John Kapetaneas clearly remembers the moment he looked down at his $US90,000 student loan bill thinking, “What the heck am I going to do?”
He was sitting on the floor of his old bedroom at his mother’s house in late 2013, having just earned a master’s degree in journalism from NYU, he told financial expert and author Farnoosh Torabi on a recent episode of her “So Money” podcast.
On top of his student loan debt, Kapetaneas, who’s now a producer at ABC News, had another $US10,000 in credit card debt, he said. Together with interest, his monthly payments were about $US1,300.
“I couldn’t see the light at the end of the tunnel. I just saw this hole that I put myself in,” Kapetaneas, who was earning $US20,000 a year as a freelance journalist, told Torabi.
Then he stumbled across a blog called “No More Harvard Debt” written by a Harvard MBA who had the same amount of debt and managed to pay it off within a year. Kapetaneas’ perspective changed “from one of hopelessness to one of purpose,” he said.
He knew he needed to increase his income and reduce his spending, so Kapetaneas took on extra shifts, worked holidays and weekends, and eventually moved back in with his parents.
More importantly, Kapetaneas said, he consciously decided to “endure the discomfort” of working more and living on less.
“Everywhere I could squeeze money out of my self-expenditure and plow it back into my student loans, I did. The reason being is because every single payment, every little bit that you put down once you kind of accept this journey. If you kind of frame this as, you know, hero’s journey … the end goal is this debt paid off, this is zero something day, and every step along the way is your various challenges, your call to action, you’re facing various challenges.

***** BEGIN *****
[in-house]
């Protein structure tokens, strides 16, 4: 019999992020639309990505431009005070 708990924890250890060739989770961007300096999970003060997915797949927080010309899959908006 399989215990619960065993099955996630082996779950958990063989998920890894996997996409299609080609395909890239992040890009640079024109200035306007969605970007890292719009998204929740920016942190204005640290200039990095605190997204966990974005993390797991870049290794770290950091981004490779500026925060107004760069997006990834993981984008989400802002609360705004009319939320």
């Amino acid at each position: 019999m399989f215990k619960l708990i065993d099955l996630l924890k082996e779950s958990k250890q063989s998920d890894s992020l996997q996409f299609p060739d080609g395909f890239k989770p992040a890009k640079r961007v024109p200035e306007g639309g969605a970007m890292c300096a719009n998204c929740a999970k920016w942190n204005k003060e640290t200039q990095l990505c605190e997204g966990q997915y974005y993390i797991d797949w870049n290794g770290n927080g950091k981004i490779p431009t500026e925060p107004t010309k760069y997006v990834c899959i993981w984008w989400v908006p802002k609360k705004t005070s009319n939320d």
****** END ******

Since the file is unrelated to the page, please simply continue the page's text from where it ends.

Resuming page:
“Every little extra bit that you put down on your loan, every time you see that number drop from your principle, it will be a small win. Over time, you’ll begin to feel so much better about this, you don’t really even think about all the sacrifices that you have to make.”
In July 2016, Kapetaneas finally made his last payment on the total debt: $US111,354.33. If he could go back to the beginning, he said, he would tell himself “don’t be so hard on yourself, that light is there.”
“That’s what I would tell to anyone who is listening to this who has 30, 40, 50, 80, $US100,000 in debt,” he continued.
“Don’t put yourself through that anguish. Don’t put yourself in a place where money makes you feel like less of who you are. Because there is that light at the end of the tunnel, and you can get there,” Kapetaneas said. “You just have to believe that you can get there. I know that now, but there were times back then that I didn’t know that.”
Ultimately, he says, the spending and saving habits he developed throughout his debt-repayment have stayed with him. He lives within his means to ensure he doesn’t take on any more debt, and he’s able put extra money toward a 401(k), and an emergency fund.
“It’s all because I kept that discipline that I learned throughout this journey, throughout this process,” he said.
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